First steps

To start using the application you need to install PHP 7.3 with extensions listed in composer.json file (see entries ext-{name}), composer.

You can also use a ready-to-use docker container instead of using host installation of PHP, if you have a possibility always use a docker container.

Summary of application requirements:

  • PHP 7.3 or newer
  • SQLite3, MySQL 5.7+ or PostgreSQL 10+
  • Composer (PHP package manager, see packagist.org)
  • make (GNU Make)

Notice: For PostgreSQL configuration please check the configuration reference at PostgreSQL support page

Manual installation

At first you need to create your own customized .env file with application configuration. You can create it from a template .env.dist.

Make sure the APP_ENV is set to prod, and that the database settings are correct. On default settings the application should be connecting to a SQLite3 database placed in local file, but this is not optimal for production usage.

cd server
cp .env.dist .env
edit .env

To install the application - download dependencies, install database schema use the make task install.

make install install_frontend

All right! The application should be ready to go.

Now set up an NGINX + PHP-FPM or Apache to redirect all traffic to point at /public/index.php

For more help please visit: https://symfony.com/doc/current/setup/web_server_configuration.html

When you have the web server up and running, you check the health check endpoint.

curl http://localhost/health?code=test

Installation with docker

There are at least four choices:

  • Use quay.io/riotkit/file-repository container by your own (advanced) and follow the configuration reference
  • Generate a docker-compose.yaml using make print VARIANT=”gateway s3 postgres postgres-persistent” in server/env directory, and create your own environment basing on it
  • Copy the server/env environment from this repository and adjust to your needs
  • Take a look at our compose in server/env and at configuration reference and create a Kubernetes or other deployment

Proposed way to choose is the prepared docker-compose environment that is placed in server/env directory.

Starting the example environment:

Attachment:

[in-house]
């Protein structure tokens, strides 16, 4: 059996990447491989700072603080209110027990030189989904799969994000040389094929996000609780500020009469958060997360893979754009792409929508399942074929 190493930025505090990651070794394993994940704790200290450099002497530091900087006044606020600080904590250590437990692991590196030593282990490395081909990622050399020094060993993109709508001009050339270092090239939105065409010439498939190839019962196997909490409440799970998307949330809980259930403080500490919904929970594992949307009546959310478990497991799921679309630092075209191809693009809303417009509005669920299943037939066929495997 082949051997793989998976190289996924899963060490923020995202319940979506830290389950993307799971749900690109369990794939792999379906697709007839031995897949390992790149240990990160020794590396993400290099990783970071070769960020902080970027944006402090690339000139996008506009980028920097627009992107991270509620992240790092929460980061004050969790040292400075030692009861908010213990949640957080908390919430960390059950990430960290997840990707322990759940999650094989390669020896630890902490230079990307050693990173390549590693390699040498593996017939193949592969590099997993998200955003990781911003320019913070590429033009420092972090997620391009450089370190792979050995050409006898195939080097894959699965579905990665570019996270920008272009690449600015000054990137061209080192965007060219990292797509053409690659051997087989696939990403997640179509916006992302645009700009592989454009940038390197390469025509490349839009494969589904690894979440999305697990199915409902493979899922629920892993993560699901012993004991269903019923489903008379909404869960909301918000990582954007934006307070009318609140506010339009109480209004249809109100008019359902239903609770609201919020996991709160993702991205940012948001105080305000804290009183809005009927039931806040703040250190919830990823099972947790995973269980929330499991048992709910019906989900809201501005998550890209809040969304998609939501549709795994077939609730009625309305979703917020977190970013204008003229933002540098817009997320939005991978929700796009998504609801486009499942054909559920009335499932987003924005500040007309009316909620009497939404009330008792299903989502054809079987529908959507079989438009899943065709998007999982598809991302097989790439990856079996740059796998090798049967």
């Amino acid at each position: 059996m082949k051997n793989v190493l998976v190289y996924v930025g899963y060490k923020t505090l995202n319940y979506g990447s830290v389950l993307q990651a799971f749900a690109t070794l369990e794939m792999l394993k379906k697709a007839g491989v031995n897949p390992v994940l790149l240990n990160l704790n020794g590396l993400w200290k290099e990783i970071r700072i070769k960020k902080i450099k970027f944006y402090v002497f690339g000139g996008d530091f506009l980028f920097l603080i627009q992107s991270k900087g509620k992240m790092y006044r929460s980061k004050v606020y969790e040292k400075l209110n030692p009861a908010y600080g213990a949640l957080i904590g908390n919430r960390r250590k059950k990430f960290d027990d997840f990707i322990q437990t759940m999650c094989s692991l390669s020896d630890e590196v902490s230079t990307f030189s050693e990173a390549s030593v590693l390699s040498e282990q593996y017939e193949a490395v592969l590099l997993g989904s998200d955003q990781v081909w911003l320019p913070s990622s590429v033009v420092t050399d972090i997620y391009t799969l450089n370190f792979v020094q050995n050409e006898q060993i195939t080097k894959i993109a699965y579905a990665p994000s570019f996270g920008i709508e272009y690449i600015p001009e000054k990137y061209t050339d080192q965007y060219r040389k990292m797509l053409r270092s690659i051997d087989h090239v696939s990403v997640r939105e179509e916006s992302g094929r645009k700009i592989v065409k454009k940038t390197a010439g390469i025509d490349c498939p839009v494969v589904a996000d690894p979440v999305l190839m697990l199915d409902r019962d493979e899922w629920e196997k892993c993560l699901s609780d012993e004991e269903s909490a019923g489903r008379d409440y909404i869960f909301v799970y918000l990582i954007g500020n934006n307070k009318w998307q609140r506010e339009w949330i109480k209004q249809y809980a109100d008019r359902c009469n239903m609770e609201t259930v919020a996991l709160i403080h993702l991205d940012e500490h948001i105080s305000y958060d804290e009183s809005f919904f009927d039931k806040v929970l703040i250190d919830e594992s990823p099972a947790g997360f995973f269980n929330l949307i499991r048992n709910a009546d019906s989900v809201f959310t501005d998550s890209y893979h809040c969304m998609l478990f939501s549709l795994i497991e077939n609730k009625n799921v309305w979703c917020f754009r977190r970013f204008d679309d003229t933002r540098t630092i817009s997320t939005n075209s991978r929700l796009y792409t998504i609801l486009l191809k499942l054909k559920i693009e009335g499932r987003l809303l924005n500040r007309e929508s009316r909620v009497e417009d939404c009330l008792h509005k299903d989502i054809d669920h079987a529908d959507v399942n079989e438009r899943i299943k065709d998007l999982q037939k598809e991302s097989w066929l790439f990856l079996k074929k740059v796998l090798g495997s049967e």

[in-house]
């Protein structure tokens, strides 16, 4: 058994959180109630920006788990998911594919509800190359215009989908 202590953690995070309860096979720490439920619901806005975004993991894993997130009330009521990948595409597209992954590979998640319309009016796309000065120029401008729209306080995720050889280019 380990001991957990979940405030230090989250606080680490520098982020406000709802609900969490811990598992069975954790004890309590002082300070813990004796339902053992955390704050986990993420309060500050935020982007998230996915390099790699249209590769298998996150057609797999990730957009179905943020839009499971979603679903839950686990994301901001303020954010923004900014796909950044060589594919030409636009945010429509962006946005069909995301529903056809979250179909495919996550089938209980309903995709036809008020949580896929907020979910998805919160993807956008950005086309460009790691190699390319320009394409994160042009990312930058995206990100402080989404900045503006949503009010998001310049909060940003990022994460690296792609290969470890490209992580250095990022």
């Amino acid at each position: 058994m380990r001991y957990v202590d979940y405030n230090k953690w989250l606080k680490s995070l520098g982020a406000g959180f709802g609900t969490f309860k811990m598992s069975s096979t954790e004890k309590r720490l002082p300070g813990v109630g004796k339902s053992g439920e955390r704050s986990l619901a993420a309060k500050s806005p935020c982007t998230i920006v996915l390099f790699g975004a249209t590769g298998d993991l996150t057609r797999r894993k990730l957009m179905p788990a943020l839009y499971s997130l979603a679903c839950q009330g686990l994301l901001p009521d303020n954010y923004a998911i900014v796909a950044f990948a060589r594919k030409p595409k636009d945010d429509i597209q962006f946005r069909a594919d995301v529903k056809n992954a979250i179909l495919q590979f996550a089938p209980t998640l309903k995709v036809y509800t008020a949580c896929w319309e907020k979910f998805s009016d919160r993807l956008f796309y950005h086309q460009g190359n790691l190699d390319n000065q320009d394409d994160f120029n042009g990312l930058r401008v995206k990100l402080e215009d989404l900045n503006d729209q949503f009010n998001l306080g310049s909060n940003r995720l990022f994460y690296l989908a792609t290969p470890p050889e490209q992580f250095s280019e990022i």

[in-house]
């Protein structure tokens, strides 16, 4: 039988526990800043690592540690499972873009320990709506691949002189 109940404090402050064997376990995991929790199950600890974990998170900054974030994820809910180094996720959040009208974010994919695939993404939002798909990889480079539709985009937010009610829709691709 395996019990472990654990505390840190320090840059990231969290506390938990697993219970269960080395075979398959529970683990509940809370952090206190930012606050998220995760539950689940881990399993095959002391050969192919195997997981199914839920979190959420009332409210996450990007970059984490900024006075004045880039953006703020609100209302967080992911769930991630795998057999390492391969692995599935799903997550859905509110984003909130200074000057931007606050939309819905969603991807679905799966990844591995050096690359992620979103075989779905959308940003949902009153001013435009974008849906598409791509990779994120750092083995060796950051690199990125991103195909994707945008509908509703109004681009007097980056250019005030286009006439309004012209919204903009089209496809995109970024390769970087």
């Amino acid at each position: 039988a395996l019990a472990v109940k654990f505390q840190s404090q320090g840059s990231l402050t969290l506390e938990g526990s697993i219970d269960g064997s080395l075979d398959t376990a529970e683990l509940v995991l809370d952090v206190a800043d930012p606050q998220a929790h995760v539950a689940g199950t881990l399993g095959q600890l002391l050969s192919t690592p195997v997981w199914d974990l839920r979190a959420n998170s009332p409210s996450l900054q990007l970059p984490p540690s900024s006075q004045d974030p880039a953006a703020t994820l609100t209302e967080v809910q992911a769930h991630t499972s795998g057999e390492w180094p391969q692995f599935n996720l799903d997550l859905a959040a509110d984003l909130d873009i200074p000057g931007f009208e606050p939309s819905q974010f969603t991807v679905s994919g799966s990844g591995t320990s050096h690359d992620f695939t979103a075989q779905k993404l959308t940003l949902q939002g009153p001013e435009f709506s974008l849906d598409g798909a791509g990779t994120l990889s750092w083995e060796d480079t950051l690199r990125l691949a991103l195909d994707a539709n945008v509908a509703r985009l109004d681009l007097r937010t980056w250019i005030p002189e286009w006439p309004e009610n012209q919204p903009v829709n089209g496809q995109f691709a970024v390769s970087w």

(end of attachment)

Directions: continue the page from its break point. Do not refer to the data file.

cd ./server/env
make up VARIANT="gateway s3 postgres persistent"

Generating a docker-compose example file:

cd ./server/env
make print VARIANT="gateway s3 postgres persistent"

Production tips:

  • Use external non-containerized database, do backups. If you want to use containers then use replication
  • Do not use SQLite3 for production. Use PostgreSQL or MySQL instead
  • Mount data as volumes. Use bind-mounts to have files placed on host filesystem (volumes can be deleted, bind-mounted files stays anyway)
  • Application behind a gateway (proxy_pass) should have NGINX_REQUEST_BUFFERING=off to avoid double-buffering (slows down performance)
  • Use SECURITY_ADMIN_TOKEN environment variable to setup an administrative token to be able to log-in into the application
  • For automation, use POST_INSTALL_CMD to execute console commands to create collections and tokens with ids your applications expects

Development environment setup

For development purposes use the “test” configuration, which mounts the application into the docker container, in effect the all changes are present in the application.

You can also run the application with PostgreSQL and/or with S3 as a storage.

cd server/env
make up VARIANT="test"

# with PostgreSQL as a database
make up VARIANT="test postgres"

# bind application on port 80
make up VARIANT="test postgres gateway"

# keep all of the changes between environment restarts
make up VARIANT="test postgres postgres-persistent gateway"

# to have a good, production type configuration
make up VARIANT="s3 postgres postgres-persistent gateway"

# to have a production type configuration, that can be behind reverse proxy (do not expose ports itself to host)
make up VARIANT="s3 postgres postgres-persistent"

Please check out the detailed instruction in the ./server/env/README.md file.

Post-installation